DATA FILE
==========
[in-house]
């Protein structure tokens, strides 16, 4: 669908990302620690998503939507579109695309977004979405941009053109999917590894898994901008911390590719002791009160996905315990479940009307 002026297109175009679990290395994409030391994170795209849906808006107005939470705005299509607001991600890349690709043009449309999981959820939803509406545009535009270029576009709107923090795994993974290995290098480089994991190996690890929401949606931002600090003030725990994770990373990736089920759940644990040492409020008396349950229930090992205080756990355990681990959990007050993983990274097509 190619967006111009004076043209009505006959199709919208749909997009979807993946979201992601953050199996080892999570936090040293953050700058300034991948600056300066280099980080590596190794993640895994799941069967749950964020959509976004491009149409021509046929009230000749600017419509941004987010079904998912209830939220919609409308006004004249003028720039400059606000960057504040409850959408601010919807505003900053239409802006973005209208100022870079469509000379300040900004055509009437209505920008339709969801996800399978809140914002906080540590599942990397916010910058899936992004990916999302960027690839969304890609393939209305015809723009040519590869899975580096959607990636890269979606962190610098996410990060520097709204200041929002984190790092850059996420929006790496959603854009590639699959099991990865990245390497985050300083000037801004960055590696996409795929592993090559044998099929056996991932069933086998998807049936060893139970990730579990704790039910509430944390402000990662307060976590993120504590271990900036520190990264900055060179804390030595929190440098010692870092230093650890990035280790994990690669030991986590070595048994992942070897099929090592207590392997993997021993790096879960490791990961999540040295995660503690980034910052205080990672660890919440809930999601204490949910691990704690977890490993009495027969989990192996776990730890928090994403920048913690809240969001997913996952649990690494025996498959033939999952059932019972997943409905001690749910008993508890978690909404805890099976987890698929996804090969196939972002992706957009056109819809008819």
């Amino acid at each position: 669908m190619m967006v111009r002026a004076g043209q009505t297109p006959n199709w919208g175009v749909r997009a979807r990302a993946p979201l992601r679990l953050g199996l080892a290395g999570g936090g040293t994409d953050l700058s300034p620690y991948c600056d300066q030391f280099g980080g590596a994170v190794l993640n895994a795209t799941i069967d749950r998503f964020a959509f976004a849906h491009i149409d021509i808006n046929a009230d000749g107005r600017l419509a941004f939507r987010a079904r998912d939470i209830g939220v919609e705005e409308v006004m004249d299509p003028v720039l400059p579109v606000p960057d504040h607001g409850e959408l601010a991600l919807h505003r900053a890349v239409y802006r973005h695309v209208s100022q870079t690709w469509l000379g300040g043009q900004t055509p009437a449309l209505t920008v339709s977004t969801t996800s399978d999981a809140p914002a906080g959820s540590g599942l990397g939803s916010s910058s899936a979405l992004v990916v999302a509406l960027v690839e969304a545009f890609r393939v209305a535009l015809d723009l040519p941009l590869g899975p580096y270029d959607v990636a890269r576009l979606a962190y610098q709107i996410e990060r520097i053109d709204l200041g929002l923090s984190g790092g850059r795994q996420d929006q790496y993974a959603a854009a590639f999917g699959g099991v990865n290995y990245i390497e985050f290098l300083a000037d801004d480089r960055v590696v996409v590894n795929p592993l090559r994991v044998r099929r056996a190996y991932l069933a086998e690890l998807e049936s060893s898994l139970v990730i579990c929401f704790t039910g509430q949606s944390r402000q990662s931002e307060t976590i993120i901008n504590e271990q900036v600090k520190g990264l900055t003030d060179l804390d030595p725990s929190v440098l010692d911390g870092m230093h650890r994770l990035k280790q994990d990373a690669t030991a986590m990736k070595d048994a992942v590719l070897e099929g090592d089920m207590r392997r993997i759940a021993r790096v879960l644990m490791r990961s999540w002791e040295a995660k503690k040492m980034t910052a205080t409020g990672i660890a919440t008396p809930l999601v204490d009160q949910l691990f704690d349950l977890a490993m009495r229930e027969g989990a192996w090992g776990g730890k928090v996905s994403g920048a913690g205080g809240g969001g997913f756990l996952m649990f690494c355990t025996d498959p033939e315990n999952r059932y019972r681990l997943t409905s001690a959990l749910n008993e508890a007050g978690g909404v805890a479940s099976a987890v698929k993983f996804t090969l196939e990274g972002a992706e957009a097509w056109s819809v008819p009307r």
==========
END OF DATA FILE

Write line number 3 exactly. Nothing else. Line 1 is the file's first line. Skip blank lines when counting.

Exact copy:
């Amino acid at each position: 669908m190619m967006v111009r002026a004076g043209q009505t297109p006959n199709w919208g175009v749909r997009a979807r990302a993946p979201l992601r679990l953050g199996l080892a290395g999570g936090g040293t994409d953050l700058s300034p620690y991948c600056d300066q030391f280099g980080g590596a994170v190794l993640n895994a795209t799941i069967d749950r998503f964020a959509f976004a849906h491009i149409d021509i808006n046929a009230d000749g107005r600017l419509a941004f939507r987010a079904r998912d939470i209830g939220v919609e705005e409308v006004m004249d299509p003028v720039l400059p579109v606000p960057d504040h607001g409850e959408l601010a991600l919807h505003r900053a890349v239409y802006r973005h695309v209208s100022q870079t690709w469509l000379g300040g043009q900004t055509p009437a449309l209505t920008v339709s977004t969801t996800s399978d999981a809140p914002a906080g959820s540590g599942l990397g939803s916010s910058s899936a979405l992004v990916v999302a509406l960027v690839e969304a545009f890609r393939v209305a535009l015809d723009l040519p941009l590869g899975p580096y270029d959607v990636a890269r576009l979606a962190y610098q709107i996410e990060r520097i053109d709204l200041g929002l923090s984190g790092g850059r795994q996420d929006q790496y993974a959603a854009a590639f999917g699959g099991v990865n290995y990245i390497e985050f290098l300083a000037d801004d480089r960055v590696v996409v590894n795929p592993l090559r994991v044998r099929r056996a190996y991932l069933a086998e690890l998807e049936s060893s898994l139970v990730i579990c929401f704790t039910g509430q949606s944390r402000q990662s931002e307060t976590i993120i901008n504590e271990q900036v600090k520190g990264l900055t003030d060179l804390d030595p725990s929190v440098l010692d911390g870092m230093h650890r994770l990035k280790q994990d990373a690669t030991a986590m990736k070595d048994a992942v590719l070897e099929g090592d089920m207590r392997r993997i759940a021993r790096v879960l644990m490791r990961s999540w002791e040295a995660k503690k040492m980034t910052a205080t409020g990672i660890a919440t008396p809930l999601v204490d009160q949910l691990f704690d349950l977890a490993m009495r229930e027969g989990a192996w090992g776990g730890k928090v996905s994403g920048a913690g205080g809240g969001g997913f756990l996952m649990f690494c355990t025996d498959p033939e315990n999952r059932y019972r681990l997943t409905s001690a959990l749910n008993e508890a007050g978690g909404v805890a479940s099976a987890v698929k993983f996804t090969l196939e990274g972002a992706e957009a097509w056109s819809v008819p009307r």